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Town of Prescott Valley

Trail of the Month Archive


Trail of the Month: January 2005
Iron King Trail, Arizona

The Iron King Trail runs nearly four miles long and radiates with a quintessential southwest flare. It passes through lovely grasslands, rustic sandstone rock formations and enchanting dessert while capitalizing on unique foliage and its historical background. The rural dirt path is a hotbed for mountain bikers as well as hikers and equestrians.

Begin your trek at the eastern trailhead, located north of the Glassford Hill Road stoplight and Spouse Drive in Prescott Valley. Parking is available on the left side of Glassford Hill Road with trail access across the street. A note of advice before venturing out on the trail, make sure you have packed plenty of water and sunscreen. The Iron King Trail does not have any water stops and very few places to find shelter from the harsh sun. From the trailhead course south for one mile among lush Arizona terrain sprinkled with colorful indian paintbrush, tall pine trees and vibrant desert globemallow. It is here, at mile post one, that you will experience the first of many references to the trails railroading history.

The Iron King Trail follows a majority of the former Prescott & Eastern (P&E) railroad line. The P&E was established in the late 1800s and was once used for mining and ranching purposes, carrying both cattle and iron in Arizona. While the railroad no longer services stations along this route, its history is still a major presence along the trail. A unique track maintenance rail car can be found at each mile point providing users with necessary shade and an interesting observation point. The track cars themselves were donated by Phelps Dodge, and range from 80 to 100 years in age. Eventually, the town of Prescott Valley plans to erect signs detailing the history of each rail car. Other distinct railroad references accompany the cars along the Iron King Trail. Railroad switches serve as mile markers and actual flat bed cars were used for three different bridges located along the trail.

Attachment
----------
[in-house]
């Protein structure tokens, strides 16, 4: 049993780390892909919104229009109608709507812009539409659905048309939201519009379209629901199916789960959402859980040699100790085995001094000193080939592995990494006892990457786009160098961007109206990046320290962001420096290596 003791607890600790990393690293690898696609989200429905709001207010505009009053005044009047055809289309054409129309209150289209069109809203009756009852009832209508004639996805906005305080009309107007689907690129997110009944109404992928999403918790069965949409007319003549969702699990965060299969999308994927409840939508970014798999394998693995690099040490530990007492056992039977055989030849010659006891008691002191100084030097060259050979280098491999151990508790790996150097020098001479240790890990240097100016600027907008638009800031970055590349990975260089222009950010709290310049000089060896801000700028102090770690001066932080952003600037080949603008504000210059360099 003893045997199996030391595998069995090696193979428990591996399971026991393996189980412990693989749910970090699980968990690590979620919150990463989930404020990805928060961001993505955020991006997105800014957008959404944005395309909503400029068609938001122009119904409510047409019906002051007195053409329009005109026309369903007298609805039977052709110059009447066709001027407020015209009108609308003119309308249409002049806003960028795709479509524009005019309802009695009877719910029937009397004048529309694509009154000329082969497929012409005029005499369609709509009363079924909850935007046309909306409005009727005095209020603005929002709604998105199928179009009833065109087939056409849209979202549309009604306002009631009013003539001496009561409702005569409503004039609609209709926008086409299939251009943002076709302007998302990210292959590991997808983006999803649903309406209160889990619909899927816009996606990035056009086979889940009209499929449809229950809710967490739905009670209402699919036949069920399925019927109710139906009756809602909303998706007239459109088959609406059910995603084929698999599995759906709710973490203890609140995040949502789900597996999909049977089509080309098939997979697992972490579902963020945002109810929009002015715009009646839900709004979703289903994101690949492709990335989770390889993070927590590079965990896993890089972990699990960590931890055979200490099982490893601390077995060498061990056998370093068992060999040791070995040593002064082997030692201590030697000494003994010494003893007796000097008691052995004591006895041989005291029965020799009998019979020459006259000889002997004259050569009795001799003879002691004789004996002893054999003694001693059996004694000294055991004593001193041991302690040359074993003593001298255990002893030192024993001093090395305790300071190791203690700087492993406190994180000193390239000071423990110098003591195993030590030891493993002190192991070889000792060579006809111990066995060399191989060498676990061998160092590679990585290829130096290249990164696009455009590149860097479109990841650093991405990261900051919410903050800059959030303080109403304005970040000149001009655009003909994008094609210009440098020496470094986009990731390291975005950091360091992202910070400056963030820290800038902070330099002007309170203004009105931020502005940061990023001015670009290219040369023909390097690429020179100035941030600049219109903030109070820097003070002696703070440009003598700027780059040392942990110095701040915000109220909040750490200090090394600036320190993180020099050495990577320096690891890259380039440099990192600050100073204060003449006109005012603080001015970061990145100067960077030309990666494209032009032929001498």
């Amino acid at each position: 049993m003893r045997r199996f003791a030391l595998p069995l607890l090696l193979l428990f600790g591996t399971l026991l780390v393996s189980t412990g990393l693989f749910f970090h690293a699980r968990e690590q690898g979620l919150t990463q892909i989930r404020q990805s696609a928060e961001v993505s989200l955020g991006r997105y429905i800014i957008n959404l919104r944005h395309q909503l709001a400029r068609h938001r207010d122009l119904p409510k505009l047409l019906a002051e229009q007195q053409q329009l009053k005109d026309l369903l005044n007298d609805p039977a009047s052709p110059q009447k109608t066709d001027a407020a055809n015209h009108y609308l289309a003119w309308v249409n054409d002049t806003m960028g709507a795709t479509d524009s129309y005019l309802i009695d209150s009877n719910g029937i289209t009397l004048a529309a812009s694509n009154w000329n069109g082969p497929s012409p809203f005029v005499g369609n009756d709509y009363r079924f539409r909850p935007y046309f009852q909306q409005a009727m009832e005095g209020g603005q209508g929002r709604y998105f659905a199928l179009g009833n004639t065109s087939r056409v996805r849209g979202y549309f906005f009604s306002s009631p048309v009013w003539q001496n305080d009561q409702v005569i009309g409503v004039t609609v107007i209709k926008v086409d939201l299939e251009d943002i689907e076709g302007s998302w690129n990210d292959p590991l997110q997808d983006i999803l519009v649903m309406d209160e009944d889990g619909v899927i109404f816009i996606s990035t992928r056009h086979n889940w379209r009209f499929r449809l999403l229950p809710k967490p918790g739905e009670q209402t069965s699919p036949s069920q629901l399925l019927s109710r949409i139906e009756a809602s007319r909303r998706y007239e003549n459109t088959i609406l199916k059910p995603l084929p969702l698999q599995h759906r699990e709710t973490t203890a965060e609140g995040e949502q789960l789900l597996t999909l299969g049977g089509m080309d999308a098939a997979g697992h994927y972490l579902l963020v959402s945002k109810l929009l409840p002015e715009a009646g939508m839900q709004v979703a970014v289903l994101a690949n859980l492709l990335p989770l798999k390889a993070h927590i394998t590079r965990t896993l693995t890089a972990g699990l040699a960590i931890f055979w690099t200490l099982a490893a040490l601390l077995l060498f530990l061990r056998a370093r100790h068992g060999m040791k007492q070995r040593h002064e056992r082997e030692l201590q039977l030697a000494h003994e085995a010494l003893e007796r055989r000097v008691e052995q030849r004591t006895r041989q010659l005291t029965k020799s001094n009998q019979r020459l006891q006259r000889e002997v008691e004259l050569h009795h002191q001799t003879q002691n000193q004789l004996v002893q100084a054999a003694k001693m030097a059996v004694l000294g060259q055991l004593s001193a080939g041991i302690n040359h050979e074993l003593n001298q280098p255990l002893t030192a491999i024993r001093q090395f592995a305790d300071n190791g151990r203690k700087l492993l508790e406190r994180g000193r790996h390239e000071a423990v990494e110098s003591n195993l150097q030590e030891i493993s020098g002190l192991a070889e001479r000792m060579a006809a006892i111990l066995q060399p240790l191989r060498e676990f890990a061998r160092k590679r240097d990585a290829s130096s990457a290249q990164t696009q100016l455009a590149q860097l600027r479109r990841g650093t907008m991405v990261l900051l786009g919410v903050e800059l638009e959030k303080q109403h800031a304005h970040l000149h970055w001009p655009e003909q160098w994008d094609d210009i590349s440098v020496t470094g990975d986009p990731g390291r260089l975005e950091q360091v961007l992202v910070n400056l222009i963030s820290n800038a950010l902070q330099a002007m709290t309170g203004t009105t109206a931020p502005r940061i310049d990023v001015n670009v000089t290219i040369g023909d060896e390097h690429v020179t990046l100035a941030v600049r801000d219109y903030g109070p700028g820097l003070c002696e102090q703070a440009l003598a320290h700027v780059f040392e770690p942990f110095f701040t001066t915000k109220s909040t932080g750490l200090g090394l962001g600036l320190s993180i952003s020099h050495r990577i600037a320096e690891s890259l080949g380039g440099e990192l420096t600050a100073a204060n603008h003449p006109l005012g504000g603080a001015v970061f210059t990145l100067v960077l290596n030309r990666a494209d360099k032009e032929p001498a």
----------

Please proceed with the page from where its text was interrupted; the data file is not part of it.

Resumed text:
Before leaving the first mile post make sure to check out Glassford Hill, an extinct volcano named after Lieutenant William Glassford. According to the Hike Arizona Web site, he was chief signal officer during the 1880s and responsible for 27 heliograph stations—which used signal mirrors to send Morse code—throughout the southwest. Glassford Hill provided communication for three separate forts during the Indian campaigns.

As you navigate 2.7 miles from Glassford Hill to Granite Dells stay alert to wildlife that could be lurking among the fertile terrain. Pronghorn antelope, eagles, rattlesnakes, kangaroo rat, javelina and even the occasional mountain lion can be found along the trail. Signs located at each trailhead provide information on how to handle any close encounters with native animals.

Granite Dells is home to numerous giant boulders that have weathered over time and taken on irregular and attractive shapes. Ruins and artifacts indicate Native Americans lived here in the early 1800s. This area is popular with avid rock climbers as well as family picnickers out for a scenic lunch.

From this point you will notice a distinct change in terrain from grasslands to desert as you pass Granite Dells. Trail users will travel a short distance through Lonesome Valley on their way to the southern trailhead. While this area does seem very lonesome, it's the best spot to absorb Arizona's infinite blue skies that are interrupted only by fluffy clouds and massive mountains in the distance. Those interested in continuing their southwest adventure beyond four miles can jump on the 3.2 mile Peavine Trail which connects with the southern terminus of the Iron King Trail. The Peavine takes trail users towards the town of Prescott. Picnic benches near the trailhead offer a chance to rest and take in the picturesque scenery surrounding the trail.

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